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Camera obscura and other photo stuff Print E-mail
16 February 2006
The history of photography is told at the Bensusan Museum, from the first shadow puppets to the movies that keep us entertained today.

DID you know that there's a periscope on the top of the Museum Africa building, looking down on the goings-on of Newtown?

Well, actually, it's a camera obscura, which operates much like a periscope, and it gives the viewer a 360° view of what is happening outside the building. It was built on the top floor of the Bensusan Museum of Photography in about 2001, as a Blue IQ project costing roughly R200 000. It was custom built for the museum - there are only five others in the country.

The Bensusan Museum of Photography on the top floor of Museum Africa
The Bensusan Museum of Photography on the top floor of Museum Africa

Inside the building the image is projected on to a large round table and a metre or so above the table is a ring that moves, moving the mechanism that holds the mirror on the roof. As the ring moves so does the image on the table.

These periscope mechanisms were first recorded in Chinese writings from about 500BC, says Jonathan Frost, the curator of the museum, which is housed on the top floor of Museum Africa in Newtown.

The museum has one of the world's best collections of photographic records and documents and, of course, cameras.


It was begun with a donation from amateur photographer and sometime Joburg mayor, Dr Arthur Bensusan, in 1968. He donated his entire 30-year collection: 400 antique cameras, 5 000 photographs and 2 000 photographic books, some of which date back to 1860.

In November 1968 Bensusan told the Rand Daily Mail newspaper, "The museum will illustrate the history of photography and the history of South Africa as seen through the eye of the camera."

A number of these cameras are on display at the museum, making for a fascinating study. Part of Bensusan's original collection is a camera belonging to British statesman Winston Churchill, and perhaps the first official war photograph - one taken in 1854 of a Crimean War scene. Also in the collection are several spy cameras from the 1800s, made to look like watches, books and binoculars.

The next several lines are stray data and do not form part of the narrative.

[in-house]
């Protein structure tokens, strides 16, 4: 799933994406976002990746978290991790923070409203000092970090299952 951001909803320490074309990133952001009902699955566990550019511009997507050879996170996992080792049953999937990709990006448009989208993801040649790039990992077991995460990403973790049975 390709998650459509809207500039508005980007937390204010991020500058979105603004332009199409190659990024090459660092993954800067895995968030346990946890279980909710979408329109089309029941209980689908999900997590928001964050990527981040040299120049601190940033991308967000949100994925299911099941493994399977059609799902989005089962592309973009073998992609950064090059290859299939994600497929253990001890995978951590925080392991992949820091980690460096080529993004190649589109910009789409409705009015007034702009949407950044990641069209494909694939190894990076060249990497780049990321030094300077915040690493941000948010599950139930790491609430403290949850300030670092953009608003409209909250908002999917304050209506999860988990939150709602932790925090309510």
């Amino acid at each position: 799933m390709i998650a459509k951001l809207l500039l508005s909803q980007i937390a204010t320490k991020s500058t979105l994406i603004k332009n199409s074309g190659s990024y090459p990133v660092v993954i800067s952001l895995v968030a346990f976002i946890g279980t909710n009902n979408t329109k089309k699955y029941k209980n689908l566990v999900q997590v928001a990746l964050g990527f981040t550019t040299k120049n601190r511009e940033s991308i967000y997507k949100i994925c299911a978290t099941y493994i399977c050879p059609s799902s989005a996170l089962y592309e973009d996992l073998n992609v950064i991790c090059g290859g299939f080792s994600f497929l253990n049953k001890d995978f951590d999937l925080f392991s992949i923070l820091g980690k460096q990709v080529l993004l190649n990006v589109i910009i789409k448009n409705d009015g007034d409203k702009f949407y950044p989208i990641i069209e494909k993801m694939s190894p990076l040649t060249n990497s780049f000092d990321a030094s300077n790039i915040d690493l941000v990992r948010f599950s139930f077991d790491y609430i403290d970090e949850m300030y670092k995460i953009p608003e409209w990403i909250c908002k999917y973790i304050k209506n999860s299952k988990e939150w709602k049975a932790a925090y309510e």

Besides collecting photography books, the museum continues to collect cuttings, pamphlets and journals, and has made some valuable additions to its wonderful collection.

First negative

The acquisition in 1970 of the first negative ever made is the most special of these. It was taken by the inventor of photography, William Fox Talbot, in 1835, with the help of a camera obscura.

The negative, several centimetres in size, is of the oriel window of Lacock Abbey in England. The City bought it for R860, according to The Star of October 1970, acquiring it from Bensusan. There are only three other such negatives in the world - two in Britain and one in Russia.

Talbot once said: "I do not profess to have perfected an art but to have commenced one, the limits of which it is not possible at present exactly to ascertain. I only claim to have based this art on a secure foundation. It will be for a more skilled hand than mine to rear the superstructure."

He was a respected philosopher, classicist, Egyptologist, mathematician, philologist, transcriber and translator.

"I got it seven or eight years ago for £2,5s from a British dealer who did not know what it was," Bensusan told The Star in October 1970. Now aged 85, he says he has seen two of the other three negatives. Of the museum's negative, he says, "Ours is by far the crudest, the oldest and the less distinct."


One of the museum's displays shows a timeline of the development of cinematography. The first pictures shown to an audience thousands of years ago were shadow puppets projected on to a wall with light. This was common in China at the time.

Then, in the 1700s, the magic lantern was invented. It showed paintings moved through a box with a light, usually a candle or an oil lamp, reflecting the images on to a screen. Travelling magic lantern showmen appeared in Europe in the early 1800s.

This was developed into magic lantern slides, where strips of pictures were slid through the lantern, giving a sense of movement and action. By 1865 photographic transparencies, which were coloured by hand, were being developed.

By 1833 a phenakistoscope appeared - it was a spinning disc with 16 holes, which was spun in front of a mirror. If the disc spun quickly it looked like the picture moved. In 1878 the dry plate negative was created, on which a series of pictures were produced. The first movies were about to be born.

In 1895 France's August and Louis Lumiere produced the first feature films. Titles included The family tea table, The railway station, The forge, Street in Paris, and Sea bathing in the Mediterranean.

By the end of 1896 the moving picture was well established as a form of entertainment but without sound, which was often provided by a pianist in the cinema. In 1910 the Allefex machine was invented. This provided sound effects like a shotgun, rain and hail, waves, crashing china, a dog's bark and a child's cry.

It was a slow process, with some innovative minds working methodically on their inventions. Today we take movies for granted.

Frost admits that the museum needs to get fully up to date, with examples of digital cameras. But as always with museums, money is the issue.



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Last Updated on 19 January 2012